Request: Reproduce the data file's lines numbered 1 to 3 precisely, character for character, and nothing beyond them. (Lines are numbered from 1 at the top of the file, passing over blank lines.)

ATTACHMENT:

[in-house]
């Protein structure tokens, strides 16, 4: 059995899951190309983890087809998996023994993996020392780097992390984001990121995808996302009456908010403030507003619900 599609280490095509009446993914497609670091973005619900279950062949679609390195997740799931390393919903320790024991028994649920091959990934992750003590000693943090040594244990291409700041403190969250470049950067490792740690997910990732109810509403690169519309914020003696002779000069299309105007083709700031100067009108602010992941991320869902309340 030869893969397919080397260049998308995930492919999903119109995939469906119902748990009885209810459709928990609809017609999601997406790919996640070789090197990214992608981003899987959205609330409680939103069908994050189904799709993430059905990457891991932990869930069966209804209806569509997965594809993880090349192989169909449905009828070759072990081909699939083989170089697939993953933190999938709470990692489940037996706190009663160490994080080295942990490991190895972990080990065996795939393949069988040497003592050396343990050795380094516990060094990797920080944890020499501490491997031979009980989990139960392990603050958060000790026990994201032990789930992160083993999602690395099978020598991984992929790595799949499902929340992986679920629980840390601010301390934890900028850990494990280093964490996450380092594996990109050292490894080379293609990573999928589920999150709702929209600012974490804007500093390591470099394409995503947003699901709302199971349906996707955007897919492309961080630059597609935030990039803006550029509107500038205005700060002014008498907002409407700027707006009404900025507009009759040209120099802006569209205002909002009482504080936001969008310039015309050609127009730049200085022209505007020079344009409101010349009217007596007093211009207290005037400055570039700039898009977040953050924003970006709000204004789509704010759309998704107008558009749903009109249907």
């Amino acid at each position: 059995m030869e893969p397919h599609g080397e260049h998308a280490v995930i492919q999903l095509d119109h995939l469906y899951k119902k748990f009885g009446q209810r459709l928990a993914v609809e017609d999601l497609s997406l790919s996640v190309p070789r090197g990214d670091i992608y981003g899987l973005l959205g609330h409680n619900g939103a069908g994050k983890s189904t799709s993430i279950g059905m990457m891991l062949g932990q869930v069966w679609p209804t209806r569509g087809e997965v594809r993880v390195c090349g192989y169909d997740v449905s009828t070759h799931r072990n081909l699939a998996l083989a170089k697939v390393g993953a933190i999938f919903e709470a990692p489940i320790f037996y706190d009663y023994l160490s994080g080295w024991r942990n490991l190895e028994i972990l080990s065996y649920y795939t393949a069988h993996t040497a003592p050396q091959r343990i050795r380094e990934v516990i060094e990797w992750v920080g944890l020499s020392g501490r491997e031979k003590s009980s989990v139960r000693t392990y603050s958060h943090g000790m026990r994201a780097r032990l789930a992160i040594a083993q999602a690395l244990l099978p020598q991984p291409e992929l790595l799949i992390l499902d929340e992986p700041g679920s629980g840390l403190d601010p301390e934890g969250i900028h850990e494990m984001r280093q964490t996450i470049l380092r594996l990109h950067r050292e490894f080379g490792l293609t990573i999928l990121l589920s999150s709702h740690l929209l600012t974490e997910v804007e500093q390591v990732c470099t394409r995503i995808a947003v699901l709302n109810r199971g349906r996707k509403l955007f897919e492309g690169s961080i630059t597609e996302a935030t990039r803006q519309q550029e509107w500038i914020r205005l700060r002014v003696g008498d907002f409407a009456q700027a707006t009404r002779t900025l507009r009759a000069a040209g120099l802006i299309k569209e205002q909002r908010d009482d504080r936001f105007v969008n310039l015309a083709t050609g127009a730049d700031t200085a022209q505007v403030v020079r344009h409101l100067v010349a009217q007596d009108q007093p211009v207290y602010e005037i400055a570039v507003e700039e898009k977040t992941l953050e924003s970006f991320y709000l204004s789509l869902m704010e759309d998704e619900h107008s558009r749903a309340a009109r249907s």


[in-house]
């Protein structure tokens, strides 16, 4: 059995899951190309983890087809998996023994993996020392780097992390984001990121995808996302009456908010403030507003619900 599609280490095509009446993914497609670091973005619900279950062949679609390195997740799931390393919903320790024991028994649920091959990934992750003590000693943090040594244990291409700041403190969250470049950067490792740690997910990732109810509403690169519309914020003696002779000069299309105007083709700031100067009108602010992941991320869902309340 030869893969397919080397260049998308995930492919999903119109995939469906119902748990009885209810459709928990609809017609999601997406790919996640070789090197990214992608981003899987959205609330409680939103069908994050189904799709993430059905990457891991932990869930069966209804209806569509997965594809993880090349192989169909449905009828070759072990081909699939083989170089697939993953933190999938709470990692489940037996706190009663160490994080080295942990490991190895972990080990065996795939393949069988040497003592050396343990050795380094516990060094990797920080944890020499501490491997031979009980989990139960392990603050958060000790026990994201032990789930992160083993999602690395099978020598991984992929790595799949499902929340992986679920629980840390601010301390934890900028850990494990280093964490996450380092594996990109050292490894080379293609990573999928589920999150709702929209600012974490804007500093390591470099394409995503947003699901709302199971349906996707955007897919492309961080630059597609935030990039803006550029509107500038205005700060002014008498907002409407700027707006009404900025507009009759040209120099802006569209205002909002009482504080936001969008310039015309050609127009730049200085022209505007020079344009409101010349009217007596007093211009207290005037400055570039700039898009977040953050924003970006709000204004789509704010759309998704107008558009749903009109249907």
């Amino acid at each position: 059995m030869e893969p397919h599609g080397e260049h998308a280490v995930i492919q999903l095509d119109h995939l469906y899951k119902k748990f009885g009446q209810r459709l928990a993914v609809e017609d999601l497609s997406l790919s996640v190309p070789r090197g990214d670091i992608y981003g899987l973005l959205g609330h409680n619900g939103a069908g994050k983890s189904t799709s993430i279950g059905m990457m891991l062949g932990q869930v069966w679609p209804t209806r569509g087809e997965v594809r993880v390195c090349g192989y169909d997740v449905s009828t070759h799931r072990n081909l699939a998996l083989a170089k697939v390393g993953a933190i999938f919903e709470a990692p489940i320790f037996y706190d009663y023994l160490s994080g080295w024991r942990n490991l190895e028994i972990l080990s065996y649920y795939t393949a069988h993996t040497a003592p050396q091959r343990i050795r380094e990934v516990i060094e990797w992750v920080g944890l020499s020392g501490r491997e031979k003590s009980s989990v139960r000693t392990y603050s958060h943090g000790m026990r994201a780097r032990l789930a992160i040594a083993q999602a690395l244990l099978p020598q991984p291409e992929l790595l799949i992390l499902d929340e992986p700041g679920s629980g840390l403190d601010p301390e934890g969250i900028h850990e494990m984001r280093q964490t996450i470049l380092r594996l990109h950067r050292e490894f080379g490792l293609t990573i999928l990121l589920s999150s709702h740690l929209l600012t974490e997910v804007e500093q390591v990732c470099t394409r995503i995808a947003v699901l709302n109810r199971g349906r996707k509403l955007f897919e492309g690169s961080i630059t597609e996302a935030t990039r803006q519309q550029e509107w500038i914020r205005l700060r002014v003696g008498d907002f409407a009456q700027a707006t009404r002779t900025l507009r009759a000069a040209g120099l802006i299309k569209e205002q909002r908010d009482d504080r936001f105007v969008n310039l015309a083709t050609g127009a730049d700031t200085a022209q505007v403030v020079r344009h409101l100067v010349a009217q007596d009108q007093p211009v207290y602010e005037i400055a570039v507003e700039e898009k977040t992941l953050e924003s970006f991320y709000l204004s789509l869902m704010e759309d998704e619900h107008s558009r749903a309340a009109r249907s």